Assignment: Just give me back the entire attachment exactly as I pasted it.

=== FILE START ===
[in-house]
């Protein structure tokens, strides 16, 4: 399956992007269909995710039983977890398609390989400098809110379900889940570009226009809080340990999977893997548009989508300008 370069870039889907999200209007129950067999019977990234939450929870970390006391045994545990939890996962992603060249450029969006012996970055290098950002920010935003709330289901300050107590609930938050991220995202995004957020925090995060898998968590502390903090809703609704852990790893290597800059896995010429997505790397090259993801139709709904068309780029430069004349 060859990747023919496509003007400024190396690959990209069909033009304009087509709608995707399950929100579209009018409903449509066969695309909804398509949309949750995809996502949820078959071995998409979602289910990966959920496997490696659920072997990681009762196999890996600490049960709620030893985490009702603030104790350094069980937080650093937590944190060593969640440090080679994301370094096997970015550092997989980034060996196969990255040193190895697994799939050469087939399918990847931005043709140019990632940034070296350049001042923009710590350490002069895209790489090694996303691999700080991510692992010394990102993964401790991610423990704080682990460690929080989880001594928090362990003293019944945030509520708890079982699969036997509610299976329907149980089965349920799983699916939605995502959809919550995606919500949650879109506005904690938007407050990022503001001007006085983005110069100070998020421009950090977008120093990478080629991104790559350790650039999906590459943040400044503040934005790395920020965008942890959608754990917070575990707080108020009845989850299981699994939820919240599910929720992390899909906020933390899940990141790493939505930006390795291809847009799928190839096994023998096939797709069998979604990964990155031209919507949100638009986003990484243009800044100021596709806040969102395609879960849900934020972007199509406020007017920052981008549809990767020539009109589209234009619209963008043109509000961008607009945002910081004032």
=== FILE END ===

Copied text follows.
[in-house]
């Protein structure tokens, strides 16, 4: 399956992007269909995710039983977890398609390989400098809110379900889940570009226009809080340990999977893997548009989508300008 370069870039889907999200209007129950067999019977990234939450929870970390006391045994545990939890996962992603060249450029969006012996970055290098950002920010935003709330289901300050107590609930938050991220995202995004957020925090995060898998968590502390903090809703609704852990790893290597800059896995010429997505790397090259993801139709709904068309780029430069004349 060859990747023919496509003007400024190396690959990209069909033009304009087509709608995707399950929100579209009018409903449509066969695309909804398509949309949750995809996502949820078959071995998409979602289910990966959920496997490696659920072997990681009762196999890996600490049960709620030893985490009702603030104790350094069980937080650093937590944190060593969640440090080679994301370094096997970015550092997989980034060996196969990255040193190895697994799939050469087939399918990847931005043709140019990632940034070296350049001042923009710590350490002069895209790489090694996303691999700080991510692992010394990102993964401790991610423990704080682990460690929080989880001594928090362990003293019944945030509520708890079982699969036997509610299976329907149980089965349920799983699916939605995502959809919550995606919500949650879109506005904690938007407050990022503001001007006085983005110069100070998020421009950090977008120093990478080629991104790559350790650039999906590459943040400044503040934005790395920020965008942890959608754990917070575990707080108020009845989850299981699994939820919240599910929720992390899909906020933390899940990141790493939505930006390795291809847009799928190839096994023998096939797709069998979604990964990155031209919507949100638009986003990484243009800044100021596709806040969102395609879960849900934020972007199509406020007017920052981008549809990767020539009109589209234009619209963008043109509000961008607009945002910081004032």